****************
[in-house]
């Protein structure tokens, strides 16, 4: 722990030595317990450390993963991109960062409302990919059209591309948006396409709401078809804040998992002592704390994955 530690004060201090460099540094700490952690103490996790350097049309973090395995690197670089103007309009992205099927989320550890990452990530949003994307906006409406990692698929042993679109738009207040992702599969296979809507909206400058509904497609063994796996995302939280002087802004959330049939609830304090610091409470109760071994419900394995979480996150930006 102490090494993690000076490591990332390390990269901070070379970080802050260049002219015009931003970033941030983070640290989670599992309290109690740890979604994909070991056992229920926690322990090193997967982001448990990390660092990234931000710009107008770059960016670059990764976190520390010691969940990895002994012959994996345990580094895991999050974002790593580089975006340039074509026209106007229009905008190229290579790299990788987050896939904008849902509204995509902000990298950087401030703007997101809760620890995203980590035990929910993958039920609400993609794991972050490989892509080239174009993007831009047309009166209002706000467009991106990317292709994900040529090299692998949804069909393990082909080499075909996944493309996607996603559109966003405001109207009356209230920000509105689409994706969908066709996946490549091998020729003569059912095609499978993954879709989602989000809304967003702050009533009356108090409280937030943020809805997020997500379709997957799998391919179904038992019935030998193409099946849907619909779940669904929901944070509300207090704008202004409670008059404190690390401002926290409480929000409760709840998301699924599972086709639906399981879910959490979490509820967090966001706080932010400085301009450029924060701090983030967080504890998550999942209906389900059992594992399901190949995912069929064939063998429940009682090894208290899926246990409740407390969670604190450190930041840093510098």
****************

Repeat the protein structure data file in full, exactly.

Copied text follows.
[in-house]
């Protein structure tokens, strides 16, 4: 722990030595317990450390993963991109960062409302990919059209591309948006396409709401078809804040998992002592704390994955 530690004060201090460099540094700490952690103490996790350097049309973090395995690197670089103007309009992205099927989320550890990452990530949003994307906006409406990692698929042993679109738009207040992702599969296979809507909206400058509904497609063994796996995302939280002087802004959330049939609830304090610091409470109760071994419900394995979480996150930006 102490090494993690000076490591990332390390990269901070070379970080802050260049002219015009931003970033941030983070640290989670599992309290109690740890979604994909070991056992229920926690322990090193997967982001448990990390660092990234931000710009107008770059960016670059990764976190520390010691969940990895002994012959994996345990580094895991999050974002790593580089975006340039074509026209106007229009905008190229290579790299990788987050896939904008849902509204995509902000990298950087401030703007997101809760620890995203980590035990929910993958039920609400993609794991972050490989892509080239174009993007831009047309009166209002706000467009991106990317292709994900040529090299692998949804069909393990082909080499075909996944493309996607996603559109966003405001109207009356209230920000509105689409994706969908066709996946490549091998020729003569059912095609499978993954879709989602989000809304967003702050009533009356108090409280937030943020809805997020997500379709997957799998391919179904038992019935030998193409099946849907619909779940669904929901944070509300207090704008202004409670008059404190690390401002926290409480929000409760709840998301699924599972086709639906399981879910959490979490509820967090966001706080932010400085301009450029924060701090983030967080504890998550999942209906389900059992594992399901190949995912069929064939063998429940009682090894208290899926246990409740407390969670604190450190930041840093510098």